According to the UN global initiative to fight human trafficking, the trafficking of human being is the fastest growing form of international crime and the third largest criminal industry after drugs and arms trafficking. In some cases no doubt, some of the same people are perpetrators. A recent study by the International Labor Organization found that globally the illegal profits generated by human trafficking is $150 bn or 3 times what it was thought to be. It involves 21 million people, and about two thirds of the profits, ($99 bn) come from commercial sexual exploitation. The rest comes from forced labor, including domestic, construction and mining.
Once the shock and cringing are over, the part of the report that ought to stay with us is what we can do to combat this. Aidan McQuade, director of Anti-Slavery International, describing the persistence of slavery as one the modern economy depends on, says “ We have to realize the problem is one that touches us all… in a globalized economy we all buy products likely to be tainted by forced labor. That is why the governments need to take concrete steps to address forced labor across the world.” He suggests, for example, introducing extraterritorial legislation to make business executives responsible for slavery in their supply chains, and supporting a binding protocol strengthening international standards against forced labor.
The point is being horrified is not enough, we must understand that no matter what governments individually and together decide to do, that these are problems can be fought.
Ever since the execution of Clayton Locket went awry and caused what appeared to be extreme suffering, so much so it took him 43 minutes to die of a heart attack after the execution was stopped, some have said it was what he deserved. The victim’s family has been silent refusing to comment, but their neighbors and community in Oklahoma have been quite vocal, and the governor who apparently did not disagree with them called Locket evil. Others commenting on Locket’s execution have shared similar sentiments. What strikes me about the comments from any who felt Locket merited a torturous death is the lack of compassion. He died at the age of 38 after being in prison for 15 years, mainly on death row. The state in the name of the people imprisoned him and took his life because of what he did, which unquestionably is a horrible crime. He contributed to the murder of a 19 year old girl, and then to burying her alive after she was shot. But being civilized means we abstain from cruel punishment or in some way place ourselves above it. Christians, Buddhists, Jews each have their own explanations as to why mercy, charity, kindness, empathy, love, whatever form compassion takes, is necessary in this kind of situation. While the execution has sparked discussion about many topics related to capital punishment and executions, we need to add that of compassion. What does its lack in this instance say about us? Can the lack of compassion make us evil? Can it be said that if those who commit criminal acts had had compassion they might have stopped themselves? Do we have the right to abstain from compassion when someone else does?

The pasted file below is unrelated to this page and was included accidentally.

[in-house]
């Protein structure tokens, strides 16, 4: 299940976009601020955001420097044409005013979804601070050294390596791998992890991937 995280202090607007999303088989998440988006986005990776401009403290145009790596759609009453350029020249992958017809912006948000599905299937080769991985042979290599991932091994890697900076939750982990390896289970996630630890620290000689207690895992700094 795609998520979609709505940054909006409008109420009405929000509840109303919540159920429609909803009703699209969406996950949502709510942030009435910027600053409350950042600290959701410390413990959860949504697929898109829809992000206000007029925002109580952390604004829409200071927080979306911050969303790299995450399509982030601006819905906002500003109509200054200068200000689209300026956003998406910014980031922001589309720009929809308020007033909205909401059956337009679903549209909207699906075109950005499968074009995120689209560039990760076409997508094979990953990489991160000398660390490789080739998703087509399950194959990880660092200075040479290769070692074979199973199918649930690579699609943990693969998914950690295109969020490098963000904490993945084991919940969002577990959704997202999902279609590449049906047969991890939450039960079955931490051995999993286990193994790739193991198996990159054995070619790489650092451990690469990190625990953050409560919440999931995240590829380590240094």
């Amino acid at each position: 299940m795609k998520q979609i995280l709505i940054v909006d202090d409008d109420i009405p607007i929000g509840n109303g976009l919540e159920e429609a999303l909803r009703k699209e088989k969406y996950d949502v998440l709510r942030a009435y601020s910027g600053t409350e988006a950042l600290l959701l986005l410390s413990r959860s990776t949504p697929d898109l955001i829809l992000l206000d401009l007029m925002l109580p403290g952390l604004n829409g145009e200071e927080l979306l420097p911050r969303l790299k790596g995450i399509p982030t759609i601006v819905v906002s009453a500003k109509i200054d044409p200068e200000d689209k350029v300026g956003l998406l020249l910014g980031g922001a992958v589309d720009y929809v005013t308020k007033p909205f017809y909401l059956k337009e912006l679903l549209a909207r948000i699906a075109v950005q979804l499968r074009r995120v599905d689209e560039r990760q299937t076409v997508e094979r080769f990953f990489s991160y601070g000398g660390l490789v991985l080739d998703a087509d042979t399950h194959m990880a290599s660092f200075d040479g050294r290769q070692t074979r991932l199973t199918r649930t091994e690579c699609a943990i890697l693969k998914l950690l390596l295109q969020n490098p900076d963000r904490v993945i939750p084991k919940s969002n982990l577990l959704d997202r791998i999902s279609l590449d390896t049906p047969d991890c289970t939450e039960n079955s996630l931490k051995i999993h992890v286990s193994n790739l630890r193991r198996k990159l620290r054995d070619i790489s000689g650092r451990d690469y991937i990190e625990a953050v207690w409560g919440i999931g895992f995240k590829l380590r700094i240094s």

A survey conducted near the deadline for the enrollment to the Affordable Care Act revealed that many consumers do not grasp health care concepts as well as they need to. 62% did not realize that an HMO restricts the choice of doctors more than a PPO (preferred provider organization). 42% could not describe what is a deductible and 39% did not understand the relationship between premium and deductible. Given that car insurance has long been a requirement, one may be skeptical, and yet the fact remains that health care is far more complex. Besides if a survey were conducted about people’s familiarity with their car insurance, we may find a corresponding lack of understanding.
While the critics of Obamacare may point to the law’s many provisions as being responsible, we do live in a world that requires a certain sophistication and level of knowledge about things such as computers, cars, cable subscription plans, smart phones and their providers, taxes, and of course now the health care law. The lack of understanding makes some consumers prey to scams and/or it can lead to confusion or overwhelm. In turn these lead to errors and certainly people cannot protect themselves nor safeguard their interest if they cannot make informed choices.
Given that it’s doubtful the society will ease its level of complexity in the foreseeable future, it would seem some means to mediate how many handle that complexity does look necessary.
I became aware quite recently of “gapping”, the practice of U.S. universities to admit students without providing enough financial aid for them. The practice implies that financial aid people are aware that some of the students they admit will, down the road, end up burdened, some unduly. Private colleges are said to be 27% more likely to engage in gapping than public ones. A survey of Inside Higher ED and Gallup published recently found that 53% of public college directors and 74% of private ones said gapping was ethical. It seems that while there may be some in the higher education financial aid community who are conflicted about current practices, their concerns do not extend to informing students of the issues they face and the consequences of their borrowing. As we’ve all heard, student debt is not a small problem for a large number of young people. And now new data reveals that people from higher income, not surprisingly, are not affected by any of this; those from lower income have certain resources available, so the consequences of gapping end up particularly acute for middle income families and students.
It’s troubling that institutions which ought to know better, and who seem so eager to justify their higher and higher tuition, engage in practices at the expense of the future of their charges.